The art works of L.S. Lowry continue to be of major importance in the auction rooms. Manchester and Salford were the places of Lowry’s working life as a rent collector and the north of England the subject of most of his paintings.
From the time when I joined Capes Dunn in 1960 until Lowry’s death in 1976, most of my contact with his work was through valuations for insurance purposes. During the 1960s, Lowry was enjoying the fruits of his national popularity and I enjoyed seeing and valuing some his major oil paintings in various local private collections. When Lowry died, Capes Dunn were instructed to sell the residue of the contents of his house in Mottram but his furniture and effects were singularly uninspiring.
In the ensuing 43 years, a steady trickle of his original works, mainly drawings, have passed through our auction rooms. Most recently, and spectacularly, we sold a small drawing of the ‘Fair at Daisy Nook’ for a hammer price of £66,000. The vital ingredient for a successful sale of a Lowry drawing is a good provenance. This may be provided by a single gallery label on the back, from one such as the ‘Tib Lane Gallery’, Manchester, who would market Lowry’s work by staging one-man exhibitions on his behalf. Occasionally, there may be an original purchase receipt from such as the Lefevre Gallery who were Lowry’s agent in London.
More often, the provenance of his work comes from the vendor who usually had acquired a pencil drawing given to them or their family as they were acquainted with Lowry himself. For example, someone who worked at the Meng & Ecker tearooms in St Ann’s Passage, Manchester, where Lowry went on a daily basis after working his rent round, had asked him to draw a figure on a table napkin which, many years later, sold for a four figure sum in our auction rooms. I particularly remember a visit to an elderly man in a Lancashire town who had a convincing back story relating to a portrait drawn by Lowry. However, what fascinated me more was his own background as a significant post-war 1st Division footballer. He told me how he worked all day as a plumber and went straight from a job to catch a bus, a train and then another bus and finally, after a brisk walk, arriving at the ground with no time to get washed before running out onto the pitch for a mid-week match against Tottenham Hotspur. We did not get his Lowry to sell, but I really enjoyed meeting him.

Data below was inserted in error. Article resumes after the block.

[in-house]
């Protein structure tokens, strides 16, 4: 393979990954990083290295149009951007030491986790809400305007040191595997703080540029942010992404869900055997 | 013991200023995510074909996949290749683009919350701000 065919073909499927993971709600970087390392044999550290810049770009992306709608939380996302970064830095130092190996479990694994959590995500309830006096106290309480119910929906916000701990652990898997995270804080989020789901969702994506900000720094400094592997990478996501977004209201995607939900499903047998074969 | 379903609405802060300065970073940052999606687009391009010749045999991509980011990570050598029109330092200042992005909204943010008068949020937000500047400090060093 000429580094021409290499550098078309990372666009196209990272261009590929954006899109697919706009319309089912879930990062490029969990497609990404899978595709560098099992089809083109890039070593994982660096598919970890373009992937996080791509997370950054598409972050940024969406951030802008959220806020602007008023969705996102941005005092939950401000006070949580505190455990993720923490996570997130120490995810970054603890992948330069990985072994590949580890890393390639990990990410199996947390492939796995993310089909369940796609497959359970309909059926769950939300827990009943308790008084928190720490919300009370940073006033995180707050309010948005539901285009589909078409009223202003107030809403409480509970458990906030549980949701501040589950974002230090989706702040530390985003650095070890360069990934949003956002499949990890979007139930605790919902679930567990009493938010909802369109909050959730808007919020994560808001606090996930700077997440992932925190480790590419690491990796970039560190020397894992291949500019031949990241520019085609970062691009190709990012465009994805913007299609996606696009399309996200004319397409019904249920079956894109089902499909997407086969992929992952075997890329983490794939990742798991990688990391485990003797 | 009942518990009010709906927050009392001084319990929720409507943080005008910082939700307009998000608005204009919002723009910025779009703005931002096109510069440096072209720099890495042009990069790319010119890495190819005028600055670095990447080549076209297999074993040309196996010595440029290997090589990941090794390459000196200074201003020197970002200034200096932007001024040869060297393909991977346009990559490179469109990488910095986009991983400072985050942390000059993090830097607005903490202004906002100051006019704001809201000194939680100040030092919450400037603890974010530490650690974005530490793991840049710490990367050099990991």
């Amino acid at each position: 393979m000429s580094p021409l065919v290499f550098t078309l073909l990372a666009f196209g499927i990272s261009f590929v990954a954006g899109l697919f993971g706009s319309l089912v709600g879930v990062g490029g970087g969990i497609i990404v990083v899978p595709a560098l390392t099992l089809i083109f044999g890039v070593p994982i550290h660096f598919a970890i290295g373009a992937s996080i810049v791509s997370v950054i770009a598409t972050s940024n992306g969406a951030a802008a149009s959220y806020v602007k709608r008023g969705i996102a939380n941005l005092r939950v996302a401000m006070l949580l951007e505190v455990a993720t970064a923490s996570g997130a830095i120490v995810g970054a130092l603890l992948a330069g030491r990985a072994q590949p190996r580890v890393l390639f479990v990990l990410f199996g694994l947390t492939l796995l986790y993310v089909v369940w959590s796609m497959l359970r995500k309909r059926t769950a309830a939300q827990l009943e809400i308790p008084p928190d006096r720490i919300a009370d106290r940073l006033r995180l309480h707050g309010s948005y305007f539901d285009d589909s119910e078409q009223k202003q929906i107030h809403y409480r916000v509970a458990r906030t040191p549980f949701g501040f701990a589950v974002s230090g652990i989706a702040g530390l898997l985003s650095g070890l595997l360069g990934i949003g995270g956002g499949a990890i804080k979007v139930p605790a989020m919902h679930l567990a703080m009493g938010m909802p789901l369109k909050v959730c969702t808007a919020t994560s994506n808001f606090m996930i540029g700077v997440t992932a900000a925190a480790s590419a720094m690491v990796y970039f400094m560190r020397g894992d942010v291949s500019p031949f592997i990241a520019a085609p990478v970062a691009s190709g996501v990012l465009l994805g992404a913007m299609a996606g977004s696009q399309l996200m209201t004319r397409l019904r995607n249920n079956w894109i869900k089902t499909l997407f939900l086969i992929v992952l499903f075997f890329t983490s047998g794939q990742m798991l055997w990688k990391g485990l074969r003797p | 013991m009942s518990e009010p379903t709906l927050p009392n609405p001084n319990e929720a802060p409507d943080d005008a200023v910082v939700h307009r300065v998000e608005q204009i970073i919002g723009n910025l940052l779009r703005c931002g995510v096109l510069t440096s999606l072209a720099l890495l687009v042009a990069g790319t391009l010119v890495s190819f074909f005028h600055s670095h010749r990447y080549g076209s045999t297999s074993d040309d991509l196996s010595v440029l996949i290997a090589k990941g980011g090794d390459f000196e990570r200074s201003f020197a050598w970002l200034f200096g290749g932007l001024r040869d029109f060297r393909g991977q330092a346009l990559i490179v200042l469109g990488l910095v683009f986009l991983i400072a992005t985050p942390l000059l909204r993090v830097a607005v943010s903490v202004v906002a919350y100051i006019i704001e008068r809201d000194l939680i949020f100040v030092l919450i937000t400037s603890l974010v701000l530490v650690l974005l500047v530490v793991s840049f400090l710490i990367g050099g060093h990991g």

A short time ago, two Lowry drawings were brought to us for auction from the South of England by a descendant of Frank Mullineux, who was the curator of Monks Hall Museum in Eccles. Mullineux was a friend of Lowry, who would visit the Mullineux family at their home in Worsley and for a number of years it was a regular occurrence for him to visit on New Year’s Day. Their friendship is mentioned in Shelley Rohde’s book ‘A Private View of L. S. Lowry’. The two drawings (pictured) consigned for auction were a gift to Mullineux from Lowry. Also, in the not too distant past, a catalogue of a one-man exhibition of Lowry’s work at Monks Hall, which had been autographed on the front cover by Lowry, was sold by Capes Dunn at auction. The cast iron Mullineux provenance will, hopefully, guarantee a successful sale for the two drawings in our next Northern Artists Auction at 6.30pm Tuesday 24th March 2020.